By Anash.org Staff
Since the days of the Alter Rebbe, our Rebbeim amassed rare seforim. These seforim were handed over from Rebbe to Rebbe, and numbered in the thousands by the time of the Rebbe Rashab.
In 5676/1915, the Rebbe Rashab escaped Lubavitch because of the approaching front, but instead of taking the seforim with him to Rostov, he decided to store in Moscow until the war was over. However, the Soviet Government took possession of the seforim and refused to return them to the Rebbeim in a battle that continues until today. A renewed effort to return the seforim in Russia began in the late 5740s/1980s, but it was to no avail.
In 5760/2000, the Russian Government allowed Chabad librarian Rabbi Berel Levin to catalog the seforim and identify which seforim belonged to the Schneerson Collection. Thus began a new age in the discovery of sifrei chassidus. Many unknown manuscripts were discovered among them, and many heretofore unpublished seforim saw the light of day. Over 4,000 seforim were categorized as part of the Lubavitch Collection. In recent years, the whole collection was moved to a newly built museum in Moscow and has been named the Schneerson Collection. Many are on display and available to view online as well.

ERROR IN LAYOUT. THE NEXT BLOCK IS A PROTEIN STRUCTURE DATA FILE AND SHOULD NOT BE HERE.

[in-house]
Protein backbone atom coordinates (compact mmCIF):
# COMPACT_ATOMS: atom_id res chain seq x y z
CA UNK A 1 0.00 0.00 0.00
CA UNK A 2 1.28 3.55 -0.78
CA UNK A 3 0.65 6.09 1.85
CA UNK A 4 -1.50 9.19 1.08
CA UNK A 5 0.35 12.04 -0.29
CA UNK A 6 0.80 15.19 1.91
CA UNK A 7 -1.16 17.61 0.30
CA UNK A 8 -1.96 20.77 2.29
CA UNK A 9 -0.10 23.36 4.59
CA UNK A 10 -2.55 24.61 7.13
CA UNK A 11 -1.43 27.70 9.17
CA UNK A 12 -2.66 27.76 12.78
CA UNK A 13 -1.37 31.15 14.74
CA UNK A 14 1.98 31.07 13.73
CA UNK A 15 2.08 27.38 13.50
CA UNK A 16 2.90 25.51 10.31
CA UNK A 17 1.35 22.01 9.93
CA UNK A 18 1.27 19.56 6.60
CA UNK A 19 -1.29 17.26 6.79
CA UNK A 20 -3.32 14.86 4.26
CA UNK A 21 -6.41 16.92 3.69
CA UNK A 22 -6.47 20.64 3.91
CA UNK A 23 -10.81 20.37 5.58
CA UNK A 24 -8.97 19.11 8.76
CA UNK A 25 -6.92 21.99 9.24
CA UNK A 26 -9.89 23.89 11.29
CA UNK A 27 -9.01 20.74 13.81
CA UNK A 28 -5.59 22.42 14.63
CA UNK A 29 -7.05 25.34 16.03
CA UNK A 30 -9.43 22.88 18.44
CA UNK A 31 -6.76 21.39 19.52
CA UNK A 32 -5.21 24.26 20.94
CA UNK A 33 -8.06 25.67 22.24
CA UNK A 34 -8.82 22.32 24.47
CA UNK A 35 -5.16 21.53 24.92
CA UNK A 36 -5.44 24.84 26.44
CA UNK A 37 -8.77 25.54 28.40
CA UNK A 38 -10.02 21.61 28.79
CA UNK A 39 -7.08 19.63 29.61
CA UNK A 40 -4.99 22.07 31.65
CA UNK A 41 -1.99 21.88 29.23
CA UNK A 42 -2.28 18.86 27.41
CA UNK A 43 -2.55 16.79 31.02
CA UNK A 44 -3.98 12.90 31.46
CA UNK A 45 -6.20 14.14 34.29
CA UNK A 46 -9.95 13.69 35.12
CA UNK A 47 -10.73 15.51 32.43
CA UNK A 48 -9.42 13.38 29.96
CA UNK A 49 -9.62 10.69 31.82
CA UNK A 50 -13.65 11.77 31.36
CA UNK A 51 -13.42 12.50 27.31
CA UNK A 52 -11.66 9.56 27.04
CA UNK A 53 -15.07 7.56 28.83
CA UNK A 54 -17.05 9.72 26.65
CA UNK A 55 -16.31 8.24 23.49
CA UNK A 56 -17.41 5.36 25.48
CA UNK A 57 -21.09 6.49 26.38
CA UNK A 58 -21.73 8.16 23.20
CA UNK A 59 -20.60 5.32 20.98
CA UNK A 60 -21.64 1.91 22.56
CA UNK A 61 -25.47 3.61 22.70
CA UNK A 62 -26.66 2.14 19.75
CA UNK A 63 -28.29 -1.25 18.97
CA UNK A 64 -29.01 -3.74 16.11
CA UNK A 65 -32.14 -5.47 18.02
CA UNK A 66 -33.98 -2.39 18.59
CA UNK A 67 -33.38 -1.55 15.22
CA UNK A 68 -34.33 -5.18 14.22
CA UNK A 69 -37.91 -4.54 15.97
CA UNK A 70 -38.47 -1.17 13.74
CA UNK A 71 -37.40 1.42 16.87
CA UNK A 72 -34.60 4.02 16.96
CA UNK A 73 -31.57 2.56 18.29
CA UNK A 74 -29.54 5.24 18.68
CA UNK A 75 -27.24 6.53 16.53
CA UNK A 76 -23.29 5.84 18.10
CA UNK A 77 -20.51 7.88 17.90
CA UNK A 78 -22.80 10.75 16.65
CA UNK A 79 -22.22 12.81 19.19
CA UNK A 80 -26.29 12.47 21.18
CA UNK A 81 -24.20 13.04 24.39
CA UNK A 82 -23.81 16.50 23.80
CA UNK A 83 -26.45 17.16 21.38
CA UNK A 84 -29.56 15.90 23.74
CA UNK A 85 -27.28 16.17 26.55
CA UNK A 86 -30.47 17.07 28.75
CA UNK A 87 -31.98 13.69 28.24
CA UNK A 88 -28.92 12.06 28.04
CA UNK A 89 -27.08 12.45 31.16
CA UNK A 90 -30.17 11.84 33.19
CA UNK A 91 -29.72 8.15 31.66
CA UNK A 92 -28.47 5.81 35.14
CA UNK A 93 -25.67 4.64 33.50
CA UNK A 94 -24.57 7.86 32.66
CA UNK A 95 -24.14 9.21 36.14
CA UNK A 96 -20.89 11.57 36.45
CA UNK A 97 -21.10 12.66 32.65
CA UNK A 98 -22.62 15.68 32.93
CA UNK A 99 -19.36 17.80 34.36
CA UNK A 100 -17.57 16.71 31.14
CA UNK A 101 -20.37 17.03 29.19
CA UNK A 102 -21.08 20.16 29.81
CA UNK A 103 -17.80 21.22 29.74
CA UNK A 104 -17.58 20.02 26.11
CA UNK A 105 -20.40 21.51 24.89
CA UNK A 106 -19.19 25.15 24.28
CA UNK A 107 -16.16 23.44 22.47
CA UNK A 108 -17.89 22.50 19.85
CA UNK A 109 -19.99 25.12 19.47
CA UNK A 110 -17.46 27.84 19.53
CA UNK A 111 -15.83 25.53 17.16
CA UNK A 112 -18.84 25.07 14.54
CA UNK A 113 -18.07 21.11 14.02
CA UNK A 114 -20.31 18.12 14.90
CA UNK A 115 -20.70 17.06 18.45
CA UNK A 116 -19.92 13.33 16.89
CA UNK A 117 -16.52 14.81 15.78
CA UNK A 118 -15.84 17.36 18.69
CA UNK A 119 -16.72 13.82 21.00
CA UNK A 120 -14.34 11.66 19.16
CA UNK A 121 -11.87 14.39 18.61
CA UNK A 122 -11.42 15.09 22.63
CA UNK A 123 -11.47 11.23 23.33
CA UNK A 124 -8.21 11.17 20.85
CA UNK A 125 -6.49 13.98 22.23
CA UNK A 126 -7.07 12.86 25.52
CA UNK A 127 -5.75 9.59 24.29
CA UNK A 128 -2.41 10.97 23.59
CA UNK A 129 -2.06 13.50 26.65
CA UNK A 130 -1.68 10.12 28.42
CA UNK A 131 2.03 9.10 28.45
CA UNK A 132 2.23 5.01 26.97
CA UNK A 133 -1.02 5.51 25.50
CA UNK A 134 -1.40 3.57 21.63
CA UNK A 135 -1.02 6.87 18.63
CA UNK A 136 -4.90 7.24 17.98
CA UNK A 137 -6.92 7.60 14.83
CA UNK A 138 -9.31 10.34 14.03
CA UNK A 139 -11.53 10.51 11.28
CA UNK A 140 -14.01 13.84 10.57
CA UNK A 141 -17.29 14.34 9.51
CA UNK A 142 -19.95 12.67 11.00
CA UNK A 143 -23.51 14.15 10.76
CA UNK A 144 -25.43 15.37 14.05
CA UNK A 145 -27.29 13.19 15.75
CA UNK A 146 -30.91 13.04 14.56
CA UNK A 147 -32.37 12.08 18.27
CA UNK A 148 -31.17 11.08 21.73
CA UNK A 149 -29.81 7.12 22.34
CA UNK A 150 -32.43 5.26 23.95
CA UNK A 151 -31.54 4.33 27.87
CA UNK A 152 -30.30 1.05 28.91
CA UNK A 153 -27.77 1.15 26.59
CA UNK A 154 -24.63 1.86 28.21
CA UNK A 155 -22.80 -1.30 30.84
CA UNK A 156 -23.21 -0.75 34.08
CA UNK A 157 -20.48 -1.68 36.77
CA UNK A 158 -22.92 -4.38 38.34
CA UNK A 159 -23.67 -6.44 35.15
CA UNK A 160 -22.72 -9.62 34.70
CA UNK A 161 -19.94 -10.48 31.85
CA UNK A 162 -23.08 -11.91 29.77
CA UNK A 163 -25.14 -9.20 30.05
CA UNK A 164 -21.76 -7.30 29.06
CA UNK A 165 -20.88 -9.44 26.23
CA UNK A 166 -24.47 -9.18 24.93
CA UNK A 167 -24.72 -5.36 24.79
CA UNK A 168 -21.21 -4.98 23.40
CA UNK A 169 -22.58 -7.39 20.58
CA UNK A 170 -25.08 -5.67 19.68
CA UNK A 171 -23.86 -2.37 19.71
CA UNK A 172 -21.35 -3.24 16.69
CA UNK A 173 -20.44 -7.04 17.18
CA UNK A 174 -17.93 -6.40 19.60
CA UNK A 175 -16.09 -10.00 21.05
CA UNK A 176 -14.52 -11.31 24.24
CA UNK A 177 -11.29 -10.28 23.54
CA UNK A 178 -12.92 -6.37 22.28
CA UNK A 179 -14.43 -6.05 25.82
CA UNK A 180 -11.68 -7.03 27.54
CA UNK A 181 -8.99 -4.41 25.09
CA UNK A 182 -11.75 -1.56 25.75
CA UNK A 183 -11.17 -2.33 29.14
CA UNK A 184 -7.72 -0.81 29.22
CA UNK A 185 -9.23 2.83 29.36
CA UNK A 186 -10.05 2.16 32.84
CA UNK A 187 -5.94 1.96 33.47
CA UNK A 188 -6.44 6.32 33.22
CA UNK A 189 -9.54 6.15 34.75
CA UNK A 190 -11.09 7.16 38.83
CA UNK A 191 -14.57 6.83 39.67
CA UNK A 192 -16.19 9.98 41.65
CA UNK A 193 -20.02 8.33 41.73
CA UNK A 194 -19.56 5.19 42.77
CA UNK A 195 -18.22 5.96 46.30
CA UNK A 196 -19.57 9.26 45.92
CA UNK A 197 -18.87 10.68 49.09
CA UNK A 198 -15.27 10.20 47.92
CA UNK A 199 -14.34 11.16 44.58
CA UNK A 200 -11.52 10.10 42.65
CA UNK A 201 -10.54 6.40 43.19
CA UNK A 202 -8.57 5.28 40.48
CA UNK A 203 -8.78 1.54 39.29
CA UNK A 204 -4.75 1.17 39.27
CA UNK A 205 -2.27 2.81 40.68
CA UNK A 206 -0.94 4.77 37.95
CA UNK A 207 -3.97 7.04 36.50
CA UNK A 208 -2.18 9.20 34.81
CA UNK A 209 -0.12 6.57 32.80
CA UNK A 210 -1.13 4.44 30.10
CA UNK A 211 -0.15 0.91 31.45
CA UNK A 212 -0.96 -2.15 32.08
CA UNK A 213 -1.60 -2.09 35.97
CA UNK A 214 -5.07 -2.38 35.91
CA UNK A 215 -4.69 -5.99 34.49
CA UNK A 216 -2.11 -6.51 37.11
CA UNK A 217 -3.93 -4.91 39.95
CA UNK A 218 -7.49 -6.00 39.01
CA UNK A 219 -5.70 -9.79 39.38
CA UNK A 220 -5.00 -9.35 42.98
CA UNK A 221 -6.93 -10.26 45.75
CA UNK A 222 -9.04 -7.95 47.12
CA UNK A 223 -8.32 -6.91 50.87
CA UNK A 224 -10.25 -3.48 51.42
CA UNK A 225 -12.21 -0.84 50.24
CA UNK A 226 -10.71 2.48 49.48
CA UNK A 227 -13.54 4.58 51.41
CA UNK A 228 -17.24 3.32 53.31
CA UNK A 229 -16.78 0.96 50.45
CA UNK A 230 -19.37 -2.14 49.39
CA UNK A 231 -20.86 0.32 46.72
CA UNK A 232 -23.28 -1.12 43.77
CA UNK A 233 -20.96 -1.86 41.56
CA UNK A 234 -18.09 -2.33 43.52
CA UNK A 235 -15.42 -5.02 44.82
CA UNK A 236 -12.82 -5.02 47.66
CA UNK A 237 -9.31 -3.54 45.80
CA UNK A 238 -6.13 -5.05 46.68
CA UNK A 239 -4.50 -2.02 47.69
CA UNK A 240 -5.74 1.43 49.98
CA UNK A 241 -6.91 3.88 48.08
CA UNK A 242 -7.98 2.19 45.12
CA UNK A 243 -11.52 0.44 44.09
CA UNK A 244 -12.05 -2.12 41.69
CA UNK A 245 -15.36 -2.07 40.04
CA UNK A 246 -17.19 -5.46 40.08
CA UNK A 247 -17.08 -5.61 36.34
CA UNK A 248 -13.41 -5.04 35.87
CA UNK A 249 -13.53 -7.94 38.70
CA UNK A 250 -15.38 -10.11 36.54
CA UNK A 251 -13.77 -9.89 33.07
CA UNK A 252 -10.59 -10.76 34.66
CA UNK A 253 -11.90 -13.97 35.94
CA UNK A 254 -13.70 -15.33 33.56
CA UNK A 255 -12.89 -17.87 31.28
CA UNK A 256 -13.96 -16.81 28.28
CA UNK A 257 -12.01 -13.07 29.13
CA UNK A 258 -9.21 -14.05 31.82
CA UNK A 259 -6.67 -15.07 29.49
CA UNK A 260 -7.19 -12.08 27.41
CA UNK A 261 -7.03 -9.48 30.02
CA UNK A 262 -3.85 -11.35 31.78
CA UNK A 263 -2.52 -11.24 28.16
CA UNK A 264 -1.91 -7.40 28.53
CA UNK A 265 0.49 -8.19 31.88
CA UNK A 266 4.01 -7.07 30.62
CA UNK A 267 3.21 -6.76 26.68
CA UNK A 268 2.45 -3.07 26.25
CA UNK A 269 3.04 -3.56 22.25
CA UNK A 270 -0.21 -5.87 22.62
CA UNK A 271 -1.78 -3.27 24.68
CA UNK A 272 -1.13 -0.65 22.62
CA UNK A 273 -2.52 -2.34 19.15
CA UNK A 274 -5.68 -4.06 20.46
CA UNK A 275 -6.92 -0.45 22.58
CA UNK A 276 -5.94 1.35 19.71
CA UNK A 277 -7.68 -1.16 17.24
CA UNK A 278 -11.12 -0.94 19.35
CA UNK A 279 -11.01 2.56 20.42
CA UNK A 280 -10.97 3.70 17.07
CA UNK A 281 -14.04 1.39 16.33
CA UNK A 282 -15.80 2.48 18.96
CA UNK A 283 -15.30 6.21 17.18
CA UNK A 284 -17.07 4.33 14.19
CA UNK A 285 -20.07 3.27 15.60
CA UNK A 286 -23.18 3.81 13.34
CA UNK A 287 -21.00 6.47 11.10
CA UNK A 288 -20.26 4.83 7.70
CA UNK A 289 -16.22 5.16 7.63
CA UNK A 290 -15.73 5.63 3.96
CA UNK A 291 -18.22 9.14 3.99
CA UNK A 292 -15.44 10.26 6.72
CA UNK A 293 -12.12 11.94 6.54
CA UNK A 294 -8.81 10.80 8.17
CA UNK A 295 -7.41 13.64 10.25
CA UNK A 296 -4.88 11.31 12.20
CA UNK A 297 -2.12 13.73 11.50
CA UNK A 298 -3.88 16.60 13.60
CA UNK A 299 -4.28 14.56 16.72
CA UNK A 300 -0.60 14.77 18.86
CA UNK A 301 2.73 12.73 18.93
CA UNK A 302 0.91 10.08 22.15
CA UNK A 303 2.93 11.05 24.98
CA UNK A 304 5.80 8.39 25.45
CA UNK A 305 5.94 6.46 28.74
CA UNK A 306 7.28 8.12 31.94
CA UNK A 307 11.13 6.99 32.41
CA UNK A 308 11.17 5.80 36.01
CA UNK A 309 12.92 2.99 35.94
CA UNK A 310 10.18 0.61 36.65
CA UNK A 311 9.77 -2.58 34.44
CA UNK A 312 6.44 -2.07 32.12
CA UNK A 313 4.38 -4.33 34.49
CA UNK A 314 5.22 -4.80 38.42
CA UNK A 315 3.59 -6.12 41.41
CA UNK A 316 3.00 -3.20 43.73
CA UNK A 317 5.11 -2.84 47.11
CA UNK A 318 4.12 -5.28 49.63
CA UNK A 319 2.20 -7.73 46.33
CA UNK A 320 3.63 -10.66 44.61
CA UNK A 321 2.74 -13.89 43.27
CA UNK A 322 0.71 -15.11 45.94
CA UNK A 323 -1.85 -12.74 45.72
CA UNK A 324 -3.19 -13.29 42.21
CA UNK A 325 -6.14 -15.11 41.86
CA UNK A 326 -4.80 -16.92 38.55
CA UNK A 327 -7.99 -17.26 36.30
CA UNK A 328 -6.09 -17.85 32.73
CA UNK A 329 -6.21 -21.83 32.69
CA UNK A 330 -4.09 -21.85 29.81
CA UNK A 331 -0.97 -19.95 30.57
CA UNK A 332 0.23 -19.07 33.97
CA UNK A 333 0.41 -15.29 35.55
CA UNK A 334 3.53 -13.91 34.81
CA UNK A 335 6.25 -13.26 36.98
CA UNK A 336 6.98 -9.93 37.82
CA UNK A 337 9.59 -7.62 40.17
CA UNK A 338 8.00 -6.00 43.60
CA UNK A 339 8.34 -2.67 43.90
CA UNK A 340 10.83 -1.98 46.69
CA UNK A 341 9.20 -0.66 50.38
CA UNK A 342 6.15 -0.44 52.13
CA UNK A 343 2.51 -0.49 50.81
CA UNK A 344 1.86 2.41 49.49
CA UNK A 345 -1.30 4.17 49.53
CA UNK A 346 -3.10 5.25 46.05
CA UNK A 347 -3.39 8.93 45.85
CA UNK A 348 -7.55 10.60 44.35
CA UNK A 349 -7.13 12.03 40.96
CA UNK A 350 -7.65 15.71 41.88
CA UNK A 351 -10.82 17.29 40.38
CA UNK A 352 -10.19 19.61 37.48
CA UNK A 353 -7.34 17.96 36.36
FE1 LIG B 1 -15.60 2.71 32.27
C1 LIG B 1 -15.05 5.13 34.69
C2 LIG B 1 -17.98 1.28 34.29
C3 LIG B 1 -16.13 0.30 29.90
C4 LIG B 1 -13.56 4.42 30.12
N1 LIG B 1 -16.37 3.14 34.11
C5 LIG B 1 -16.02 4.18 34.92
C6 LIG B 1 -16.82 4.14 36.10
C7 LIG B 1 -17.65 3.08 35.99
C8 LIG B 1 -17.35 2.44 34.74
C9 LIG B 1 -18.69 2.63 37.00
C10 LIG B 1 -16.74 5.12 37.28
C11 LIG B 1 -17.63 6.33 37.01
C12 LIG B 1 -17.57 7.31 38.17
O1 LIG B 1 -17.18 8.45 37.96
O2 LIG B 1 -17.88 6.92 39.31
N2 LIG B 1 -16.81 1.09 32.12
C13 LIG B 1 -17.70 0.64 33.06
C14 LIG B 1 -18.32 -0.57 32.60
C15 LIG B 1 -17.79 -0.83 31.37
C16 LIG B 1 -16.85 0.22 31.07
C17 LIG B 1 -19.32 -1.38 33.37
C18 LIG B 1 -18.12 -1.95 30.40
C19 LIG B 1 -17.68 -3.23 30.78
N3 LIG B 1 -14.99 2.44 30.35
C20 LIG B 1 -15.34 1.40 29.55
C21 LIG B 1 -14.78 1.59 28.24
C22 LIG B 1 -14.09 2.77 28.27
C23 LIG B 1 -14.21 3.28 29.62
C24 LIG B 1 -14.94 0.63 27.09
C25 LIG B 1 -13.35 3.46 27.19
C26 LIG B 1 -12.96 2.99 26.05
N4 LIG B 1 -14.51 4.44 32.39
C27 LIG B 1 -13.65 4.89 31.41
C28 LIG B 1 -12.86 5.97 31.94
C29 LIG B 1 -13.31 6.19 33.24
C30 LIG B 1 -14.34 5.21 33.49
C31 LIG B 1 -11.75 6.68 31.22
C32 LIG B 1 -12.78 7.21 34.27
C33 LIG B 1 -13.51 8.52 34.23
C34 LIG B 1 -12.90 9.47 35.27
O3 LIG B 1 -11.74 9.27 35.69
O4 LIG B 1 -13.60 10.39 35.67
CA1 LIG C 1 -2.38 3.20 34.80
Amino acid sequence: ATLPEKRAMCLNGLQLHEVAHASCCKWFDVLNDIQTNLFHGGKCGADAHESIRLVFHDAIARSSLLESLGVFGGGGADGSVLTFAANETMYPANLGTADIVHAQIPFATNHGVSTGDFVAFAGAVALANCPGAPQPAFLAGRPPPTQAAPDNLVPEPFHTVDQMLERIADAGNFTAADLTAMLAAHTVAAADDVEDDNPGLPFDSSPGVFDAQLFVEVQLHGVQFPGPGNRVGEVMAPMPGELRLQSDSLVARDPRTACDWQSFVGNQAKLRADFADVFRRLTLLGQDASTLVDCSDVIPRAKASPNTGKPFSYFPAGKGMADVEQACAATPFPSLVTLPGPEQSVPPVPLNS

Recently, the librarians uncovered thus far unknown notes of the Tzemach Tzedek on the margins of a Chumash Shemos. While they had knowledge of a volume of Chumash Bereishis, they only now discovered a volume of Shemos with notes in the margin. The two books are part of a set printed in Slavita in 5587/1827. At the beginning of the chumash, the Frierdiker Rebbe writes that it had belonged to his zeide the Tzemach Tzedek and that the notes include the count of mitzvos (minyan haMitzvos) near the source for each one.
Although stored separately and being cared for, we can only hope that very soon all the Rabbeyim’s seforim will all be returned to its rightful owner and home, in the Aguch Library in Crown Heights